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Posted 20 August 2015 - 05:28 PM

17951023-lg.jpg

 

AP 10" Mak-Cass f14.6, 23% co, permanently collimated, coma free, rapid cool down.


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#9 JohnH

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Posted 20 August 2015 - 05:55 PM

Im an owner of an M809 (8" f/10) Intes Micro but it doesn't get much use any more as the 7"  MN-76 is really good.

 

I plan on building a 10" or 11" in the near future.



#10 Norm Meyer

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Posted 20 August 2015 - 06:24 PM

Jon,

I wasn't planning  to go out and get an Orion 180 any time soon. I was just going by Orion's

specs. I didn't see anywhere where it said if it were a Gregory design or a (preferred) Rumack.

It appears the secondary is an aluminized spot on the meniscus lens which would make it a Gregory design.

Telescopes are like a disease for which there is no cure. But I keep on looking for one

that will cure me of wanting another one.

 

http://www.telescope...c/18/p/9969.uts

 

Regards Norm



#11 hardwarezone

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Posted 21 August 2015 - 02:33 AM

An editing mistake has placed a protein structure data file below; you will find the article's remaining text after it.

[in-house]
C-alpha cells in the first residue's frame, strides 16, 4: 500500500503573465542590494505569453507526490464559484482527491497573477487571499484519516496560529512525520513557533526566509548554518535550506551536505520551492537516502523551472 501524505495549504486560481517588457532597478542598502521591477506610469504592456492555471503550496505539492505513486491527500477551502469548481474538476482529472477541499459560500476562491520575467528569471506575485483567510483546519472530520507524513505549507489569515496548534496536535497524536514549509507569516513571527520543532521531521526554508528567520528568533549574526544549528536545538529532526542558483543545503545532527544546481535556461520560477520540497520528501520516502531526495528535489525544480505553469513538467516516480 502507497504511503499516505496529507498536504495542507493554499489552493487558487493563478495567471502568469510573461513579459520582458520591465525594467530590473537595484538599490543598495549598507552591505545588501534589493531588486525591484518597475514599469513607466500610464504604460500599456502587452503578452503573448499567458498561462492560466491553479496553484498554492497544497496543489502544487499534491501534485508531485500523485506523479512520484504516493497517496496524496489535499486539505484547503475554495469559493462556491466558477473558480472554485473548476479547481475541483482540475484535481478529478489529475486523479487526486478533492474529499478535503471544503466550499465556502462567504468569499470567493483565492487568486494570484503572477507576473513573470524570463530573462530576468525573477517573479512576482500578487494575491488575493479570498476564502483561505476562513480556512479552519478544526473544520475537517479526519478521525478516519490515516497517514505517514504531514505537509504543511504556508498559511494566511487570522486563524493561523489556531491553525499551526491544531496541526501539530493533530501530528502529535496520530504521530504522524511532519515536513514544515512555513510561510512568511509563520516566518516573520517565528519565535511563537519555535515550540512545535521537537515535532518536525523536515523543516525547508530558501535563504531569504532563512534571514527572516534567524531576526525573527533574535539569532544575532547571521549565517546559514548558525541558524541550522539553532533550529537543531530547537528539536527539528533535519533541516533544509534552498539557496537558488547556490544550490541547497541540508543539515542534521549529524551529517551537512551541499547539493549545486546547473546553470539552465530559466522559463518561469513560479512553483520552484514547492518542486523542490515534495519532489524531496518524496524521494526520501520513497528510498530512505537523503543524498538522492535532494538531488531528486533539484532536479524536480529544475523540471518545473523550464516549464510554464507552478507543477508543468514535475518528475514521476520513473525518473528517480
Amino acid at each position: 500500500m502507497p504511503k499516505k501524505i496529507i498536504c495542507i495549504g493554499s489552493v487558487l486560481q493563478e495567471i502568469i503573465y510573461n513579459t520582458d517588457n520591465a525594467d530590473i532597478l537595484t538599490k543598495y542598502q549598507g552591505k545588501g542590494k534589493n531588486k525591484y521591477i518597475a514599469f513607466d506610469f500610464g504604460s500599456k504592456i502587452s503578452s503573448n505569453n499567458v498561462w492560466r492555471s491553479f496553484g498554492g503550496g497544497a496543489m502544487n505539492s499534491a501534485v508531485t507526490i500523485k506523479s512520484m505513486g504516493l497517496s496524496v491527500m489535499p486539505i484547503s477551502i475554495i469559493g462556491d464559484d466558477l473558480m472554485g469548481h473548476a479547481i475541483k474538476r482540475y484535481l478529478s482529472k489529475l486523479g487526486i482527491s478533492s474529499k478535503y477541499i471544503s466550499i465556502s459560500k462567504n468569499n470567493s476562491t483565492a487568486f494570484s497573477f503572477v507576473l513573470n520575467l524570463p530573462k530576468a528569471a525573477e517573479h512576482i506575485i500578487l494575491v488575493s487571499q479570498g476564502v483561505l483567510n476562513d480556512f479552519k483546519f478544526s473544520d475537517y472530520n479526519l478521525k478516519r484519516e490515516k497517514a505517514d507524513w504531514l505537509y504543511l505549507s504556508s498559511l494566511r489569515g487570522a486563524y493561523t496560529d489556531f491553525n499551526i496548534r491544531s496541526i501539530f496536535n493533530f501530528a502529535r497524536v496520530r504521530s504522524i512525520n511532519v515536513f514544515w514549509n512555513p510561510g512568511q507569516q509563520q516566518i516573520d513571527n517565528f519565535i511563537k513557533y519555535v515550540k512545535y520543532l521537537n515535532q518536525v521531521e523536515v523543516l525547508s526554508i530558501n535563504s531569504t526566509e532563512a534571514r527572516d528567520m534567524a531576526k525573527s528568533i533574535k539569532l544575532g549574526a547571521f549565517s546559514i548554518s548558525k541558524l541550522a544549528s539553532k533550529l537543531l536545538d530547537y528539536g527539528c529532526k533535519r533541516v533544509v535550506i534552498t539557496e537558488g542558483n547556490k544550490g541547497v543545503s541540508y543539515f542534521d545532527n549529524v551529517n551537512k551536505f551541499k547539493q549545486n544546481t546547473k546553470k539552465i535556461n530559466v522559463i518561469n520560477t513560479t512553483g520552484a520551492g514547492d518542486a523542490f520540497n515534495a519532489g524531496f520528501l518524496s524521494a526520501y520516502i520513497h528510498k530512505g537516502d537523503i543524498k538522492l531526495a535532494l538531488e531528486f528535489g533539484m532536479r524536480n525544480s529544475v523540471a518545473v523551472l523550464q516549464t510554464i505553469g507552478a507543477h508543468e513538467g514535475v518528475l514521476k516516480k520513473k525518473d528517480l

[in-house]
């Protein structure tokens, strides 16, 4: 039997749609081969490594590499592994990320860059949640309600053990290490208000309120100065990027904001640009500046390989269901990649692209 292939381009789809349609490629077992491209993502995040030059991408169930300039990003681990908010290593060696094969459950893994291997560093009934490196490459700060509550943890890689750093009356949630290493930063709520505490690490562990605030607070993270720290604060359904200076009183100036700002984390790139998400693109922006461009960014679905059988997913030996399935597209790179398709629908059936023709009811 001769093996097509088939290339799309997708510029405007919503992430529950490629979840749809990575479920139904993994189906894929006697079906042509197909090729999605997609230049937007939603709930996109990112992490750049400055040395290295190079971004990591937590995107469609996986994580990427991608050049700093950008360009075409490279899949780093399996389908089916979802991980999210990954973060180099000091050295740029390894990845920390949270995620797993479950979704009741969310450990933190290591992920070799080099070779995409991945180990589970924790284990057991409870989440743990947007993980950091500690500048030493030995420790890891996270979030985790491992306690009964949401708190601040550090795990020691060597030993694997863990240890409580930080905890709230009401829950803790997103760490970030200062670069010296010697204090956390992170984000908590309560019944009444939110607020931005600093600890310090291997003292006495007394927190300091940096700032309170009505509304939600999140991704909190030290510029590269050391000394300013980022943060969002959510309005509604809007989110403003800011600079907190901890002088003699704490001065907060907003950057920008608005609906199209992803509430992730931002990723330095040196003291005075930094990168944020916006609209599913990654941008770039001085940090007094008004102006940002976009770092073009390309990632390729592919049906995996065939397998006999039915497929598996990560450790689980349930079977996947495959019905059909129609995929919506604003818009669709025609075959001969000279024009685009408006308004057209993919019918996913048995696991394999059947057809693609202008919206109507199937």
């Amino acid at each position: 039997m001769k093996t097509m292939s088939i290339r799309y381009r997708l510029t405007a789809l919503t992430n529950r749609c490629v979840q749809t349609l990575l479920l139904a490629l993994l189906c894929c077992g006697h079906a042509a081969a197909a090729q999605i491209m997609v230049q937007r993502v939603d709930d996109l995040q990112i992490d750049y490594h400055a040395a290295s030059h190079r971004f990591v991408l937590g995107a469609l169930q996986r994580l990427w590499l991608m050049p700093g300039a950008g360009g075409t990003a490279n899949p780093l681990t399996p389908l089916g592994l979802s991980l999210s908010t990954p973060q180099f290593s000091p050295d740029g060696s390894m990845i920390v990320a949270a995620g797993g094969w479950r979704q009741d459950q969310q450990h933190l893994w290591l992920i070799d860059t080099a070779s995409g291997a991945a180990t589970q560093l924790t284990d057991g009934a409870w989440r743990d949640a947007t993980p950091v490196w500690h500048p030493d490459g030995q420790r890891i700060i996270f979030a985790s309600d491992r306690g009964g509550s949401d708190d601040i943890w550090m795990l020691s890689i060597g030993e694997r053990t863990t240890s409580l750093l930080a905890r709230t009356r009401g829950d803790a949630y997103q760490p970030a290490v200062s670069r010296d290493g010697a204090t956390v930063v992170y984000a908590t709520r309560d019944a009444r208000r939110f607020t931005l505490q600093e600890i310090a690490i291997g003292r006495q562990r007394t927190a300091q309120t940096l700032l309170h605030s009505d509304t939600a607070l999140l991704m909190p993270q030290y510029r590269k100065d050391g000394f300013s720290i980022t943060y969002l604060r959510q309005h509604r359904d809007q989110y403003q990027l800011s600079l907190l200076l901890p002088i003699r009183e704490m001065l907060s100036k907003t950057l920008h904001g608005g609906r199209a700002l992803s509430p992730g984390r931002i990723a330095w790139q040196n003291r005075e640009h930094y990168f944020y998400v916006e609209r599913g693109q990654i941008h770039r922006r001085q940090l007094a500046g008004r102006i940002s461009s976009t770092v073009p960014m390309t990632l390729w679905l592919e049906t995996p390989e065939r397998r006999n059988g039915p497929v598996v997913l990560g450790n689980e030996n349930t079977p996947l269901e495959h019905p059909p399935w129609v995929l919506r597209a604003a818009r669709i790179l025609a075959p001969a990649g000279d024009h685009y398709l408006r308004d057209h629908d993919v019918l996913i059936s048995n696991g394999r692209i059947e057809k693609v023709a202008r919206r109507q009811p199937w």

Used the year2012 c90 #52268 for a year before selling it and upgrade to mak127.

 

In other forums where potential buyers note they are considering to get a small mak for landscape viewing , I would advise them to get a wide field refractor instead.


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#12 dotnet

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Posted 21 August 2015 - 05:03 AM

I bought an Intes MK-67 in 1999, and to this date it has been my primary scope. I've also got a Dob and a small refractor (see my sig) but I virtually never use them. The 6" Rumak is as close to perfection as I will likely ever get.

 

I believe one of the reasons the Maks (especially the Russian ones, which are superb) are not talked about much is that they don't get advertised and thereby don't get a lot of mindshare. They also don't show up very often in the classifieds. Lastly, most people seem obsessed with wide field viewing. Maks are not made for that. I care just about enough about wide field to use a pair of binoculars once in a while, for me high-magnification narrow field is where it's at :)


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#13 Sarkikos

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Posted 21 August 2015 - 07:08 AM

Maks tend to be longer, heavier, slower to cool and more expensive than comparable aperture SCTs.  So there is that.  

 

I've had Maks and SCTs.  The 90mm Maks are an exception to the above general rule.  But has anyone ever seen a 90mm SCT? 

 

Mike


Edited by Sarkikos, 21 August 2015 - 07:08 AM.


#14 Sarkikos

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Posted 21 August 2015 - 07:12 AM

Hi,

 

There is seldom a reference (at actual times) to Mak-Cassegrains. Be it Intes-Micro, STF, Santel, Synta, Orion or from other makers.

 

I don't know ... there have been plenty of long threads about the C90.  I sold mine a year ago.  I'm thinking about buying another one.  I have a MicroStar mount that's just waiting for that scope.

 

Mike


Edited by Sarkikos, 21 August 2015 - 07:14 AM.


#15 coopman